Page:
Williams (2011) documents that unhealthy foods cost less than healthy foods and as such, people with limited finances have little choice but to consume the unhealthy foods due to their affordability.

This observation is corroborated by the Food Research and Action Center (2013) which asserts that “healthy food is often more expensive, whereas refined grains, added sugars, and fats are generally inexpensive and readily available in low-income communities” (1).

The purchasing power of the poor also decreases the availability of healthy foods within their locality. In the US, the availability of health foods in poor urban neighbourhoods is low due to market forces.

Freeman (2007) explains that shops offering cheap fast foods have grown in poor neighbourhoods while supermarkets stocking fresh, high-quality foods have been forced to relocate to the more spacious and affluent suburbs due to economic realities.

Block, Scribner, and DeSalvo (2004) report that the number of fast food restaurants in low-income neighbourhoods is higher than the number of these unhealthy food establishments in high-income neighbourhoods.

Some individuals argue that the food that one consumes is a matter of personal choice and as such, poor people cannot blame their unhealthy eating habits on their financial conditions.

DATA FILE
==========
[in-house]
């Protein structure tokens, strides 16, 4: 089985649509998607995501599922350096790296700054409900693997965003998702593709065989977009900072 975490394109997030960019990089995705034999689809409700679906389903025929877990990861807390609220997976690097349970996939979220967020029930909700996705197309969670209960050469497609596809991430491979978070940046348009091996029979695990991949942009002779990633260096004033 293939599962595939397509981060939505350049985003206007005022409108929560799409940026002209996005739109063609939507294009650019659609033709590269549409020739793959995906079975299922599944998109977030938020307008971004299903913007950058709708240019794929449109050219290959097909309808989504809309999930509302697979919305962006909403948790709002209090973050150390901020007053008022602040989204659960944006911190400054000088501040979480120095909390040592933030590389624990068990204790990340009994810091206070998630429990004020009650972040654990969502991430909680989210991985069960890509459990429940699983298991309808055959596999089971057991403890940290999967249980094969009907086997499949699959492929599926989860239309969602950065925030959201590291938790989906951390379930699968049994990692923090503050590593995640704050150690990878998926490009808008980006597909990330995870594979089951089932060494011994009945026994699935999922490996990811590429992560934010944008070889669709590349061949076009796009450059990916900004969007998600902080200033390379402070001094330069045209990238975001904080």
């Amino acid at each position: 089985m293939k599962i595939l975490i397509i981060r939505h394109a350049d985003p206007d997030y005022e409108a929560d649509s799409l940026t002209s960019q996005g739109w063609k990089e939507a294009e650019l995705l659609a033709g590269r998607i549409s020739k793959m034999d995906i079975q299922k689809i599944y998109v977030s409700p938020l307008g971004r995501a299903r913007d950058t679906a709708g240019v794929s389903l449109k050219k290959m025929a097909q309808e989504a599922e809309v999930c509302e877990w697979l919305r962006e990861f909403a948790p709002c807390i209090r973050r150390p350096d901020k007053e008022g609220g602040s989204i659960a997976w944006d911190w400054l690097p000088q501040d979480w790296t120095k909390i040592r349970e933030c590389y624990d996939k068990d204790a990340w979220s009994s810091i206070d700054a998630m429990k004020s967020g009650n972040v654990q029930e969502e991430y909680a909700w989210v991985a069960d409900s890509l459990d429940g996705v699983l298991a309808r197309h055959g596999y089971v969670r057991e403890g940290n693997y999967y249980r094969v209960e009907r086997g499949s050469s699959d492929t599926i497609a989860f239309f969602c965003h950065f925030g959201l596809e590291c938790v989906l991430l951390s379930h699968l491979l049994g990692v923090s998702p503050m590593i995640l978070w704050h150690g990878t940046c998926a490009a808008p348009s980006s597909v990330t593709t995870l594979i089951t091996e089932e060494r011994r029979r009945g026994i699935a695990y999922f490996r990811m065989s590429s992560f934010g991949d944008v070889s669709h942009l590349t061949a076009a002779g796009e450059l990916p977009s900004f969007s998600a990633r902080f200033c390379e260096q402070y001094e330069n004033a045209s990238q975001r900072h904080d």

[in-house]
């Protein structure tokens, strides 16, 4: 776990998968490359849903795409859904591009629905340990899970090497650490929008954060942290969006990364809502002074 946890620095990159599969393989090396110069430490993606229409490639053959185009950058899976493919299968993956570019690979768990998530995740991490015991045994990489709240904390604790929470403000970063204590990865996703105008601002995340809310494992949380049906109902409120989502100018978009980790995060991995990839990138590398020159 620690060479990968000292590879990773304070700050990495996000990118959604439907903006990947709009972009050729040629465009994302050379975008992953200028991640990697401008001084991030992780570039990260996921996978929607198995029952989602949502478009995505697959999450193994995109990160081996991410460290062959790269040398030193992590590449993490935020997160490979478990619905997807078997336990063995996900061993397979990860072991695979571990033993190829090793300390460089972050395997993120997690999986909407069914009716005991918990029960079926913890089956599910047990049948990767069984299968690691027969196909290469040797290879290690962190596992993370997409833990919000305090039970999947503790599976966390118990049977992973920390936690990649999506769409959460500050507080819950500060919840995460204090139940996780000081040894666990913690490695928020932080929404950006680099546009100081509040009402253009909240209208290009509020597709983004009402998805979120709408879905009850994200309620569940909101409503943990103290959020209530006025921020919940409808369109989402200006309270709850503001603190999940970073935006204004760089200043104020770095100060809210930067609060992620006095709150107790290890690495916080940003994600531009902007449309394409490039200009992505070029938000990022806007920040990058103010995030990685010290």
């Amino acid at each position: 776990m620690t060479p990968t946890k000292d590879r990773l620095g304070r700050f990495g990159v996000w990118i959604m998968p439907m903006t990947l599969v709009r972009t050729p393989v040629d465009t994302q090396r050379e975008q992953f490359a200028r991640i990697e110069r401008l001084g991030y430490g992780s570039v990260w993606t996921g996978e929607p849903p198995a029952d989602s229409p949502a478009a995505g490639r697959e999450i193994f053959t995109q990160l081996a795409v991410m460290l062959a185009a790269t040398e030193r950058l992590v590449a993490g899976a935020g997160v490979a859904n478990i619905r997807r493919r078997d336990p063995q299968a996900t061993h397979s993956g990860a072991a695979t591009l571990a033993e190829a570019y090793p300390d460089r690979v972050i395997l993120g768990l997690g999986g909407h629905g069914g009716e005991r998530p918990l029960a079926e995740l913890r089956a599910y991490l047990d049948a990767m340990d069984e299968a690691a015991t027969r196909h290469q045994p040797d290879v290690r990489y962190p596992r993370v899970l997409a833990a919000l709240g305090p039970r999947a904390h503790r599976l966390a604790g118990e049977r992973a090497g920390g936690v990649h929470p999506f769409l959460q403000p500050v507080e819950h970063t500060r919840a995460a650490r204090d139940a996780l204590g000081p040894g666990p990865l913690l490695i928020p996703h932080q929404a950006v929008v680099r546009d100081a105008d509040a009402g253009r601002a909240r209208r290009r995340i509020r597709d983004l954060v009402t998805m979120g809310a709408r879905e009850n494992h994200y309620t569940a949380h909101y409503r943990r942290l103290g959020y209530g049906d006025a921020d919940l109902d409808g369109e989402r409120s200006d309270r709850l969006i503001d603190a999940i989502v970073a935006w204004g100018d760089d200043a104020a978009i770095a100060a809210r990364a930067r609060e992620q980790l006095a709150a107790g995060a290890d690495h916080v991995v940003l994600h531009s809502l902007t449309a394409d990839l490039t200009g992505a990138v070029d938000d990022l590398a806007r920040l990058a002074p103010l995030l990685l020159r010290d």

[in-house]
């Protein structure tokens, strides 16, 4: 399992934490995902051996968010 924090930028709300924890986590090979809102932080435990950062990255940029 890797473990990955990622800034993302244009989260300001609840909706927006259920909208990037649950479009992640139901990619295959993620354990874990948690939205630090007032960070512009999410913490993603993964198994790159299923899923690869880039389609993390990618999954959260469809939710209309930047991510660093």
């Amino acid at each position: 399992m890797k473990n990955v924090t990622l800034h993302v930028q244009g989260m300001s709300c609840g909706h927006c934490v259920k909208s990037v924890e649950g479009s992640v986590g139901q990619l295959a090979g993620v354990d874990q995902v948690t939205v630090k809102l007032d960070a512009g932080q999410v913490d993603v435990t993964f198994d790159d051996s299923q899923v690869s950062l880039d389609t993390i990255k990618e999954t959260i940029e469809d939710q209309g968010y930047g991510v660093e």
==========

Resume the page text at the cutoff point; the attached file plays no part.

Freeman (2007) refutes this claim by demonstrating that poverty reduces the personal choice that low-income people have when it comes to food choices since most cheap foods also happen to be unhealthy.

The financial stable members of the society are able to make a personal choice concerning the foods they consume since money is not the primary consideration. Middle to high-income people are therefore able to avoid obesity more easily by choosing to consume expensive health foods.

The cultural influence of people from low socio-economic backgrounds increases their chances of being obese. Most low-income people have a poor eating culture and consumption of high-fat foods such as steak and ribs is encouraged.

In such a setting, poor eating habits are promoted therefore increasing the chances of becoming obese. The poor also suffer from a lack of facilities that can be used to promote physical fitness.

Poor people often live in low-income neighbourhoods where recreational facilities are few or even non-existent.

Research indicates that lower income neighbourhoods lack the significant amount of parks, bike paths, and recreational facilities that higher income neighbourhoods possess (Powell, Slater & Chaloupka 2004).

Consequently, low-income people are likely to engage in a more sedentary lifestyle such as watching television for long hours and playing video games.